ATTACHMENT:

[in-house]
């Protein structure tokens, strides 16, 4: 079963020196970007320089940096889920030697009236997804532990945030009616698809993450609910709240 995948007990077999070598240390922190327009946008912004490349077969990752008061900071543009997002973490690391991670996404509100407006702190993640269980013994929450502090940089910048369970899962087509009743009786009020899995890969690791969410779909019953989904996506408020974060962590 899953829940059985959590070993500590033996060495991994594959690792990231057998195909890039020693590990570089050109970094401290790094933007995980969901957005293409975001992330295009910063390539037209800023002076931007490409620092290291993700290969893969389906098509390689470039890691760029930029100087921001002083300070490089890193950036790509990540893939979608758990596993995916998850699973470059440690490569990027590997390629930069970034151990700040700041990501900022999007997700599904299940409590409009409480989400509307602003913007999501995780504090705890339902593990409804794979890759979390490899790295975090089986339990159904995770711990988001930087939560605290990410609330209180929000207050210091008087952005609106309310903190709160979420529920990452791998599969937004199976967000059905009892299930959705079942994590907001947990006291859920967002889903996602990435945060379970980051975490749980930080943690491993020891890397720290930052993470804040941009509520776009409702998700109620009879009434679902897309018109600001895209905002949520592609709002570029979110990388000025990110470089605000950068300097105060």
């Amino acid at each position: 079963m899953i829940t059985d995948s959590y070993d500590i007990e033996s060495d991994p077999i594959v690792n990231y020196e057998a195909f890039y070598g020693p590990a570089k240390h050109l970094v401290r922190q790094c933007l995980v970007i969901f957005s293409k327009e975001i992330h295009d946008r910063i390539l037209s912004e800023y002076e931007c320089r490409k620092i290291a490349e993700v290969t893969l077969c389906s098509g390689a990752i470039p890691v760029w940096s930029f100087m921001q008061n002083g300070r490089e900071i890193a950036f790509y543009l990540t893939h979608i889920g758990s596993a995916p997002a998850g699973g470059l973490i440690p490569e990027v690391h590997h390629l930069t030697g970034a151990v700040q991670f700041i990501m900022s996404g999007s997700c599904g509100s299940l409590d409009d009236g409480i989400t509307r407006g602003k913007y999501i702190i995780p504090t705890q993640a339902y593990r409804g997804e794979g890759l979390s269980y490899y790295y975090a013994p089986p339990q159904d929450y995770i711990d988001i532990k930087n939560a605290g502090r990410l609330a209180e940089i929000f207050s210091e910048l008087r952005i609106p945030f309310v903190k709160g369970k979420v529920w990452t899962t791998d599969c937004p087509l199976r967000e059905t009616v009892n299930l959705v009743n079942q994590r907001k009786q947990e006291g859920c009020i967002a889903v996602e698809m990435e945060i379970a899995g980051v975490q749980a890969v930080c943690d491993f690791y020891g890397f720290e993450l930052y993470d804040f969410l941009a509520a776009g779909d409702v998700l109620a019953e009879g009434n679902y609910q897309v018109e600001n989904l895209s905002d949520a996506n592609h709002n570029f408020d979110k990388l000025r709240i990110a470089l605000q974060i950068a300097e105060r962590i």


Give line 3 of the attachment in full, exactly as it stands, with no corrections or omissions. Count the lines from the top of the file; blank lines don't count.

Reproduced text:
């Amino acid at each position: 079963m899953i829940t059985d995948s959590y070993d500590i007990e033996s060495d991994p077999i594959v690792n990231y020196e057998a195909f890039y070598g020693p590990a570089k240390h050109l970094v401290r922190q790094c933007l995980v970007i969901f957005s293409k327009e975001i992330h295009d946008r910063i390539l037209s912004e800023y002076e931007c320089r490409k620092i290291a490349e993700v290969t893969l077969c389906s098509g390689a990752i470039p890691v760029w940096s930029f100087m921001q008061n002083g300070r490089e900071i890193a950036f790509y543009l990540t893939h979608i889920g758990s596993a995916p997002a998850g699973g470059l973490i440690p490569e990027v690391h590997h390629l930069t030697g970034a151990v700040q991670f700041i990501m900022s996404g999007s997700c599904g509100s299940l409590d409009d009236g409480i989400t509307r407006g602003k913007y999501i702190i995780p504090t705890q993640a339902y593990r409804g997804e794979g890759l979390s269980y490899y790295y975090a013994p089986p339990q159904d929450y995770i711990d988001i532990k930087n939560a605290g502090r990410l609330a209180e940089i929000f207050s210091e910048l008087r952005i609106p945030f309310v903190k709160g369970k979420v529920w990452t899962t791998d599969c937004p087509l199976r967000e059905t009616v009892n299930l959705v009743n079942q994590r907001k009786q947990e006291g859920c009020i967002a889903v996602e698809m990435e945060i379970a899995g980051v975490q749980a890969v930080c943690d491993f690791y020891g890397f720290e993450l930052y993470d804040f969410l941009a509520a776009g779909d409702v998700l109620a019953e009879g009434n679902y609910q897309v018109e600001n989904l895209s905002d949520a996506n592609h709002n570029f408020d979110k990388l000025r709240i990110a470089l605000q974060i950068a300097e105060r962590i």